Review of 'Emperor'

Emperor by Stephen Baxter
1st book in the 'Time's Tapestry' series

emperor.jpg I picked up this book as I am a fan of Stephen Baxter with his hard Science Fiction stories thinking that this would be another, perhaps involving time travel. I was mistaken. It is not.

4 BC and a woman going into labour starts speaking Latin which turns out to be a prophesy telling of the history for England over the coming centuries. AD 55 and the Roman army under Julius Caesar is invading an England that consists of scattered and disorganised groups of natives. The primitive English put up a futile and ultimately ineffective resistance to the might of the Roman empire. The army quickly spreads westward across the country. Moving forward to the 2nd century, the Romans under Hadrian have now settled England and look to building a wall across the north of the country to not only keep out the barbarian hordes but also to occupy an army that has grown complacent and lax over time. A man supplying stones for the wall now being built gets caught up with some Romans who have obtained the prophesy to decipher what it has to say about the future of the Romans in England. The prophesy is lost. In the forth century the wall is now built and a boy is taken from a gold mine on whose back is part of the prophesy, now long lost, but the portion that talks of the death of the current Emperor Constantine. The boy is key to the future of the world but which way will the key turn?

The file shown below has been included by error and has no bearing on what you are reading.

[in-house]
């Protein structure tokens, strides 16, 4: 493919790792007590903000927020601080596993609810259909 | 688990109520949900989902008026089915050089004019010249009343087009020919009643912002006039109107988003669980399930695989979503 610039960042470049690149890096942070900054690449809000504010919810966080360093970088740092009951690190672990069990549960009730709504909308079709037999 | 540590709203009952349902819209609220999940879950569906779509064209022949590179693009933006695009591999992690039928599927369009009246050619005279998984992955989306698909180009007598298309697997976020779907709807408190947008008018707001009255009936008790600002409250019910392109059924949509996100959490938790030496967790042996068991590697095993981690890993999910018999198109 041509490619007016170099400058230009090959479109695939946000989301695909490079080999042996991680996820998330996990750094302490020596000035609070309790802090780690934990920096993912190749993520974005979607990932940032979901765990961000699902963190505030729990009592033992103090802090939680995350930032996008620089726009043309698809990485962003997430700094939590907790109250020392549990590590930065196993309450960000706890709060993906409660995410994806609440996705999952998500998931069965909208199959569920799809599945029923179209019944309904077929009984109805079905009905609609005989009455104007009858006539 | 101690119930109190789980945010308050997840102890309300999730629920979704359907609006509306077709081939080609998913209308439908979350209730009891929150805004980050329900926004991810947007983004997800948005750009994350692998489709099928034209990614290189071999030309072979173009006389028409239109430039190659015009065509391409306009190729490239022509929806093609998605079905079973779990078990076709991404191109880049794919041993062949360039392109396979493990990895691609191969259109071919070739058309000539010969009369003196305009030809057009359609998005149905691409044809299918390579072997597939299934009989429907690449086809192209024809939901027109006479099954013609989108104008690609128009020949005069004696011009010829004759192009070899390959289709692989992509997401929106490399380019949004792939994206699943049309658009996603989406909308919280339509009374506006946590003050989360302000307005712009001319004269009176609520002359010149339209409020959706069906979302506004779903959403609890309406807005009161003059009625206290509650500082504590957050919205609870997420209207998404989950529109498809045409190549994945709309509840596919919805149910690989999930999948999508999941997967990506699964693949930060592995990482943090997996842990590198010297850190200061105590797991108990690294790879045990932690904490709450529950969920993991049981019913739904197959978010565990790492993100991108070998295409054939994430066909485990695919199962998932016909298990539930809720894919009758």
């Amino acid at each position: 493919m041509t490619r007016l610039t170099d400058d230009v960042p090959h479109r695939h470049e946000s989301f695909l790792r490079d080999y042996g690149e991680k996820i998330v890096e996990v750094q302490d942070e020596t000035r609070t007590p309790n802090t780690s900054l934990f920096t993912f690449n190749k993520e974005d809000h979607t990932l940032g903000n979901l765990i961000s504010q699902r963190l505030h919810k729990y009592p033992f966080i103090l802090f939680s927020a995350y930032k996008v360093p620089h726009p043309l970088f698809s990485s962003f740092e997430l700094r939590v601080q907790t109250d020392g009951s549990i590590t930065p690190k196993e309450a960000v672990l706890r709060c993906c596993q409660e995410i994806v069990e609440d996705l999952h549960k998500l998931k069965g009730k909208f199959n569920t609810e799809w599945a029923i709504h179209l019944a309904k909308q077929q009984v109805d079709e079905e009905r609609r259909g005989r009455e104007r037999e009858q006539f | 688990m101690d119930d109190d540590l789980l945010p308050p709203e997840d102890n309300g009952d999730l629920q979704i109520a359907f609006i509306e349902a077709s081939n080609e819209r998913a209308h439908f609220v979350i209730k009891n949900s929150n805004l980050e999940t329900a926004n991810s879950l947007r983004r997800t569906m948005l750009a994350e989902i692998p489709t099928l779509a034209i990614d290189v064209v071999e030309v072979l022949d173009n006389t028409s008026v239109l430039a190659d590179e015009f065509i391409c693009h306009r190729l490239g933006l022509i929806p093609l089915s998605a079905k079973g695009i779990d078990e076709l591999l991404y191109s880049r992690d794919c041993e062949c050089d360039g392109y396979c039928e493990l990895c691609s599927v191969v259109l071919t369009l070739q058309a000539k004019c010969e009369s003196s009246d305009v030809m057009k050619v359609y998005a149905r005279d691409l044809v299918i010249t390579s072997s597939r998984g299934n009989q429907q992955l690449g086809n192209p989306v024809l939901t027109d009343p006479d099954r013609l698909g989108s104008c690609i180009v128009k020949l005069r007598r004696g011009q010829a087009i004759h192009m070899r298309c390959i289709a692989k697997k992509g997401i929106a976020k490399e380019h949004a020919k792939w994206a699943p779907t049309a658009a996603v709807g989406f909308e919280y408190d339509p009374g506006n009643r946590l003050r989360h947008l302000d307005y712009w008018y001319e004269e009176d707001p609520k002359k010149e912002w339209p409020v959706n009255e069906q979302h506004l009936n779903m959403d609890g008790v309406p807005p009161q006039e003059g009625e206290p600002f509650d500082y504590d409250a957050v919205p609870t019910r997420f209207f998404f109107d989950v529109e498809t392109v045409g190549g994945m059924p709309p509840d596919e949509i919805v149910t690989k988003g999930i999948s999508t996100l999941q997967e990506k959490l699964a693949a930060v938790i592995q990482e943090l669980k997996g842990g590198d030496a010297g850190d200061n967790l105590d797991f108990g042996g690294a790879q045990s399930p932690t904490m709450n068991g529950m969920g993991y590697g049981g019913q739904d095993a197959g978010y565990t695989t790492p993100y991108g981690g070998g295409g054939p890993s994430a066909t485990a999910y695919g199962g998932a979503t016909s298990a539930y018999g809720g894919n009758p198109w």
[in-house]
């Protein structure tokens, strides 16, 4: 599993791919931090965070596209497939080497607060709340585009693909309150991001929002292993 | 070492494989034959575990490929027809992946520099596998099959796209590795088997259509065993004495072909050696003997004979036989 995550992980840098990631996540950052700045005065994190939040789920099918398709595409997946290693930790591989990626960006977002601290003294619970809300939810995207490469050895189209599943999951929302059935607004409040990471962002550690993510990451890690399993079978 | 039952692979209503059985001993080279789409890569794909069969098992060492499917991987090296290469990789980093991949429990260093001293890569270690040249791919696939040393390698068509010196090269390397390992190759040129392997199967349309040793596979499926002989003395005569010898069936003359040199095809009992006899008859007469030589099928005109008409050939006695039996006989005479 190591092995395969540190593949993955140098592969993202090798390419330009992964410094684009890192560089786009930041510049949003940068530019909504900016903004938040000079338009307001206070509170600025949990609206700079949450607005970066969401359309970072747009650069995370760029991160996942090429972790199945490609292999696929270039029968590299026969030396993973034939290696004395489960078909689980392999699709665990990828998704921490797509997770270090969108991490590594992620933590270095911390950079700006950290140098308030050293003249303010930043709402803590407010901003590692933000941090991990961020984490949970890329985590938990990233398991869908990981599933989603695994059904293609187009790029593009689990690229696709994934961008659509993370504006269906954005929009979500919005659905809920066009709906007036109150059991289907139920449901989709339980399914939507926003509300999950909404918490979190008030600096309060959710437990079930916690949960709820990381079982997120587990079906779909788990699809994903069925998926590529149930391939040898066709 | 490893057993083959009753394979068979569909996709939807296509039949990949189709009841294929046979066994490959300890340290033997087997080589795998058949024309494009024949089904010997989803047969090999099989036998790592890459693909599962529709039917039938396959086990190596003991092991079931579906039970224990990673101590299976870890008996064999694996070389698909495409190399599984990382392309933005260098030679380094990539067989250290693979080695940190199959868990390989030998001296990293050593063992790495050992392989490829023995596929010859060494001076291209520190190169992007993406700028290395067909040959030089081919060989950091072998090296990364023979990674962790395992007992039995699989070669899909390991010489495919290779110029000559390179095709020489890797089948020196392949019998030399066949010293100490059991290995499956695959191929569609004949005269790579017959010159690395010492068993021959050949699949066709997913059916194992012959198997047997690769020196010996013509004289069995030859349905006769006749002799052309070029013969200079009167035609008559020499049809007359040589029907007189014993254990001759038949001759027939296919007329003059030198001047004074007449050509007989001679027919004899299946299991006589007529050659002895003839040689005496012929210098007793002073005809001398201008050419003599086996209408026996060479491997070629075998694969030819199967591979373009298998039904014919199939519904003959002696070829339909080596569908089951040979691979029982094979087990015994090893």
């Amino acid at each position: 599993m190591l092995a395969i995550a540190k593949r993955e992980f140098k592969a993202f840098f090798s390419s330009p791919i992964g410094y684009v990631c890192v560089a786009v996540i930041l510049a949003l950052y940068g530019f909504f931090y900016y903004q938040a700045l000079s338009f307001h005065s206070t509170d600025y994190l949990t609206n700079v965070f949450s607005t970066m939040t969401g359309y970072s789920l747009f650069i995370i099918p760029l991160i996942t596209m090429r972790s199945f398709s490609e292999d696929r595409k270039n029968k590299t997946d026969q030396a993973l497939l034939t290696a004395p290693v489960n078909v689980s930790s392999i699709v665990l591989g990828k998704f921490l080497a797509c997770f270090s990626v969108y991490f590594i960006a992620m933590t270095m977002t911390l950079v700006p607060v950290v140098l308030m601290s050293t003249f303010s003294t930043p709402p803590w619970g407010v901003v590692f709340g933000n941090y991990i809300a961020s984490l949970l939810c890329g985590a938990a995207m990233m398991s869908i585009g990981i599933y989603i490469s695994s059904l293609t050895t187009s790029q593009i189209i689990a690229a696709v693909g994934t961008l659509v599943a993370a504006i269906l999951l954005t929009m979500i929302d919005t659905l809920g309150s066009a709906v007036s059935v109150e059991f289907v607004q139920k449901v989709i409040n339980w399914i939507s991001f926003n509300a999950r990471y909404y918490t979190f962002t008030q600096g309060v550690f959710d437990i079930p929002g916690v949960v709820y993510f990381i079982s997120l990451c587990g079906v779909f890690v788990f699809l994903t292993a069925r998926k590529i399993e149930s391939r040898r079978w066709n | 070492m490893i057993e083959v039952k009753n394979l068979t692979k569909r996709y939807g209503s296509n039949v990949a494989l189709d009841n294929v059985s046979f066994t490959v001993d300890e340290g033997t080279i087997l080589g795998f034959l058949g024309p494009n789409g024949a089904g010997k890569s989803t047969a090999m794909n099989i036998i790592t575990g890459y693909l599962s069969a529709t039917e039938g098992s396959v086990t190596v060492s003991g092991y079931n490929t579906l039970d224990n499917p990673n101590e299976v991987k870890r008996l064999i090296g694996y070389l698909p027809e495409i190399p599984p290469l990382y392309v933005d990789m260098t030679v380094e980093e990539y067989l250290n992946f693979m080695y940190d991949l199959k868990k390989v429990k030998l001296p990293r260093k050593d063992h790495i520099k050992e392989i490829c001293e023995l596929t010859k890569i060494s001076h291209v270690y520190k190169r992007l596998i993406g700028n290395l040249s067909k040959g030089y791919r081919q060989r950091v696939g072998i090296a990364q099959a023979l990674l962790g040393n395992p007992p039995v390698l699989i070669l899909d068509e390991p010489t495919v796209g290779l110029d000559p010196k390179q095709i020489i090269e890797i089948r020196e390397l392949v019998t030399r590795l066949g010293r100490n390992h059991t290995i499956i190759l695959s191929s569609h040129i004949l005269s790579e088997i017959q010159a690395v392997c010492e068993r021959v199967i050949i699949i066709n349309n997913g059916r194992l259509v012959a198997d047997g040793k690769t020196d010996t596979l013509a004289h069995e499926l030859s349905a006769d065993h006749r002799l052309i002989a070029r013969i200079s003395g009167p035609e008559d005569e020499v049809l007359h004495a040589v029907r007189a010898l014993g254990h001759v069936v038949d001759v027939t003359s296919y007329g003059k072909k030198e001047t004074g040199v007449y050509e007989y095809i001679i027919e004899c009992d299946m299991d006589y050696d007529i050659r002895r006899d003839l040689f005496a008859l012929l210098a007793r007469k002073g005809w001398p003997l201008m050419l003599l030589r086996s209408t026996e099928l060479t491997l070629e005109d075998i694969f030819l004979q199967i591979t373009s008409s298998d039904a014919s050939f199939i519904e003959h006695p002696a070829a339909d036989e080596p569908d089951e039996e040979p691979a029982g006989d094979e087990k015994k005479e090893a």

An interesting take on the Roman invasion which I found quite interesting and, dare I say it, educational. Baxter is quite the story teller that is for sure though I have to admit I always had in the back of my head whether the story would take a turn for the fantastic (not giving anything away – it doesn't). My understanding of history not being too great so I am not sure how much here is fabrication or based on reality but it seems quite real to me. I can't say this is a page turner and it has to be said that with the book split up into chapters often centuries apart any characters you learn to understand in one chapter are long gone only a few pages later. Ultimately this meant that the book is quite disjointed with only the obvious common thread of the prophesy holding everything together. To be sure there is of course a set up for the books to follow though I am not sure I will be reading them.

As is typical in many of Baxter's book the often uninteresting characters did not grab me as much as the story and ideas of the story which is quite interesting but not particularly engaging. To me it like a retelling of a story or which we all know the ending.


Review Date: 2016-11-20

Genre: General Fiction

Publisher: Gollancz

Publication Date: 2006

ISBN: 9780575079229

Other reviewed books by Stephen Baxter:

Other reviewed books by Stephen Baxter, and Arthur C. Clarke: